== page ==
It’s true: the more power women have over their own reproduction, the less power men have over them. And while the removal of death and mutilation from childbirth has indeed taken some of the medieval drama out of sex for American women, there are giant swaths of the female population worldwide that still exist in that reality. To say to the woman crouched in a hut, tearing herself open to give life, that this uniquely female, and dangerously female, experience is somehow a construct makes you sound not only foolish but also callous.

Women are nature’s conscripts. For approximately 40 years of a woman’s life, nature demands that she be a mother. It is only through medical and political triumphs that they now have a say in the matter. Camille Paglia describes this female phenomenon as such:

“Every pregnant woman has a body and a self taken over by a chthonian force beyond her control. In the welcomed pregnancy, this is a happy sacrifice. But in an unwanted one, initiated by rape or misadventure, it is a horror. Such unfortunate women look directly into nature’s heart of darkness. For a fetus is a benign tumor, a vampire who steals in order to live. The so-called miracle of birth is nature getting her own way.”

There’s a saying in the trans community to chide feminists: “Do you only support women who bleed from their monthly cycles?” What this slogan fails to confront is what that blood means. That blood is a symbol of women’s ongoing war with nature. They use hormones, condoms, copper devices, and all manner of contraception to deny nature’s plans for them. When after 28 days they see their period, they know that they won that month. When the contraception and plans fail, then they have lost their opening skirmish with nature. The war then continues within their own bodies which begin to flood their bloodstream with hormones that expand their womb to make a cozy living nook for an uninvited body.

This is a phenomenon that only women experience. Women with vaginas, women who bleed, and women who have had to battle for the right to defy what nature demands of them. 

It defies logic to say that womanhood is a construct when men and trans women are naturally excluded from these female experiences. There are essential elements to being a woman; they are few, but they are profound, and they shape the way we interact with the world. To erase or deny that reality because it doesn’t include biological men is an insult to women.

Penny goes on to say that “feminism’s focus on women can be alienating to queer people and anyone questioning the gender binary.”

What else should feminism focus on if not women? Penny seems to adhere to the muddled, Maoist notion that all oppressed peoples share the same political objectives. This is not true. If political movements are to be viable, they must be disciplined and narrow in their objectives. If the Bus Riders Union wants to expand lines to poor areas across a major metropolitan region, its members need not reconcile their various stances toward Palestinian independence. When LGBTQ activists campaigned for marriage equality, they did not figure out a way to include the drum circles of the Occupy movement. Exclusion is the price of militancy and often the root of its success.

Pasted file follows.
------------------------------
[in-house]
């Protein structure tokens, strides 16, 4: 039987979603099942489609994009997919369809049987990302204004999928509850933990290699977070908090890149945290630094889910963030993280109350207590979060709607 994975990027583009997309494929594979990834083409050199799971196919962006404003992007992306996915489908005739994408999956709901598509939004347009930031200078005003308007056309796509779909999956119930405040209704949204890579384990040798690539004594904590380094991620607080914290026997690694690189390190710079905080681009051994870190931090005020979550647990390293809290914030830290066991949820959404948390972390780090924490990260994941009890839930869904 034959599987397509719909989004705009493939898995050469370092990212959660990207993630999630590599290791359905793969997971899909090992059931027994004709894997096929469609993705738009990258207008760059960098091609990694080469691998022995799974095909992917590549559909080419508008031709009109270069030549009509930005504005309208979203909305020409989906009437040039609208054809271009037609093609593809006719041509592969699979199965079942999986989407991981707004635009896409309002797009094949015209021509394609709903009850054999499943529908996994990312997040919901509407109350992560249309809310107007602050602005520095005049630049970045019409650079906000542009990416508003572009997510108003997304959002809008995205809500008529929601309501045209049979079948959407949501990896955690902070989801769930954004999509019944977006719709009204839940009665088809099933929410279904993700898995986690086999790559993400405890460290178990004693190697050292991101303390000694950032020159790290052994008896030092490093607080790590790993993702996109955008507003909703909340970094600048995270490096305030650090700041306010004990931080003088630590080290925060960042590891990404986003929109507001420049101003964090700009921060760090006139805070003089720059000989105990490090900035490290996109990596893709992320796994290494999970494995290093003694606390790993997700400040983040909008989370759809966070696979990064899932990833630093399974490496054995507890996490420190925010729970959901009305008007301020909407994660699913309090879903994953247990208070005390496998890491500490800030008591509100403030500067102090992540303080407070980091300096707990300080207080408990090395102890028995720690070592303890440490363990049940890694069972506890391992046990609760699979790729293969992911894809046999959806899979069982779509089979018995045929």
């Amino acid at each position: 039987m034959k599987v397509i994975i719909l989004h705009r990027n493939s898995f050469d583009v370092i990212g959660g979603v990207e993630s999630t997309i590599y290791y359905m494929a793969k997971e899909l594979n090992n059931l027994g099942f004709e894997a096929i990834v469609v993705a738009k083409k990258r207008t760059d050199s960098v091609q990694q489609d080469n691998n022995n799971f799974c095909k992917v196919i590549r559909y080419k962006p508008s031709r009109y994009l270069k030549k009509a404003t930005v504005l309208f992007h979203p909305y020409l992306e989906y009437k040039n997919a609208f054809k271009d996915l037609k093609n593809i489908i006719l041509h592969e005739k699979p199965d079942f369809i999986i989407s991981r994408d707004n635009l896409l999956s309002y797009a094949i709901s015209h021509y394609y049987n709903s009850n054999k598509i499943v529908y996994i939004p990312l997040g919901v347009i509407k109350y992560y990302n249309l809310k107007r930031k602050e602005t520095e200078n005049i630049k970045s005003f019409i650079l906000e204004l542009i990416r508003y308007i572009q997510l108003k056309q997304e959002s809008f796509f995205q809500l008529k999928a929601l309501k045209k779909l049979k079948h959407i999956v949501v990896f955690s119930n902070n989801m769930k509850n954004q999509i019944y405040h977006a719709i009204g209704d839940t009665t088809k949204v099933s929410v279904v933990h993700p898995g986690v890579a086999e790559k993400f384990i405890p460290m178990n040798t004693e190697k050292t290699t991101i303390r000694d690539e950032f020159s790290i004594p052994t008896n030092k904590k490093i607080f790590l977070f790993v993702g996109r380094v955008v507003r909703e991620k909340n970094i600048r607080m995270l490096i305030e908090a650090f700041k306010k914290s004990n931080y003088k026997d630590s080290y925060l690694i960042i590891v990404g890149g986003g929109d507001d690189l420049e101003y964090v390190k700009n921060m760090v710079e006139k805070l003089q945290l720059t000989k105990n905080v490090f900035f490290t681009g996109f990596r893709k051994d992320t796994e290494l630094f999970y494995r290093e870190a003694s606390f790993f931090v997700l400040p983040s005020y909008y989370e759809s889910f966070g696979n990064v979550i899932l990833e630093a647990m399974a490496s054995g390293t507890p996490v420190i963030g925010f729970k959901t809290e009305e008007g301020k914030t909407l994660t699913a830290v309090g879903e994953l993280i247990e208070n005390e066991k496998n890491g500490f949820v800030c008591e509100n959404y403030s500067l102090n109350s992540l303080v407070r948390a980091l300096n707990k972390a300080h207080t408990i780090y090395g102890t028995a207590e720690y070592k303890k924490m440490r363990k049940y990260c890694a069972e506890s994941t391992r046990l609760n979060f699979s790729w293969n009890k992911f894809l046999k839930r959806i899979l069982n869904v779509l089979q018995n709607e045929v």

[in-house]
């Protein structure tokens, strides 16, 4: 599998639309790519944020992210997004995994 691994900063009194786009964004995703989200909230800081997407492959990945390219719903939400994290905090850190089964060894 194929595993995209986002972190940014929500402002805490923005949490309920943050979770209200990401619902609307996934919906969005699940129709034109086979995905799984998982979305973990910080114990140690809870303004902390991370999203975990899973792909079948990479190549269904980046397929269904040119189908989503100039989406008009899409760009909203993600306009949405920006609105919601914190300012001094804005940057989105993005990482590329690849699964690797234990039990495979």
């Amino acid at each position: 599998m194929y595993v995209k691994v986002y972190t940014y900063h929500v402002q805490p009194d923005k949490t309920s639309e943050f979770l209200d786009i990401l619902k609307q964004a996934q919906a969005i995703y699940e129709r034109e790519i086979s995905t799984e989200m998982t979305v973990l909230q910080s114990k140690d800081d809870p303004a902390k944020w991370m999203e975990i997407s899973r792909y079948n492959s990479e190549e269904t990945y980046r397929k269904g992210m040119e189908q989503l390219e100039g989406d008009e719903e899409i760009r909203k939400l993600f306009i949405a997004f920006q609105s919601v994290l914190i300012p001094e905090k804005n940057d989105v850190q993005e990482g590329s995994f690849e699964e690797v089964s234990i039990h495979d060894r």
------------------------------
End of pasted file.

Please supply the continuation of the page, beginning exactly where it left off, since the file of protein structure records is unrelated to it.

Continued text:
Further, the last five decades have proven that a discretely focused agenda for women can engender radical changes: greater access to contraception and, yes, abortion; criminalization of marital rape; establishing battered women’s shelters (the first domestic-violence shelter was built in 1973—1973!); and stronger anti-discrimination and sexual-harassment policies. These were the realistic demands of feminism, and there are still many more to go. Theorizing how trans inclusion helps feminism achieve further political power is at best unnecessary.

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“Trying to make categories is very American, very stupid, and very dangerous,” Gore Vidal said when asked about his own fluid sexuality and why he never self-identified as gay. “But since everyone is a mixture of inclinations, the categories break down, and when they break down, the irrational takes over.” We can see the irrational creep into the trans-assimilation discussion when the issue of gender is dealt with head on. Trans activists claim that gender is a gradient and that the binary system of gender is oppressive. Yet when a person makes the decision to transition from one gender to the other, it often means abandoning one set of gender tropes for another.

Penny makes an attempt to reconcile this inconsistency in her essay:

Some ‘radical’ feminists argue that trans and genderqueer people actually shore up the gender binary by seeking to cross or straddle it rather than setting it on fire. To which I’d say: It is also possible to jump over a burning building.

In fact, watch me.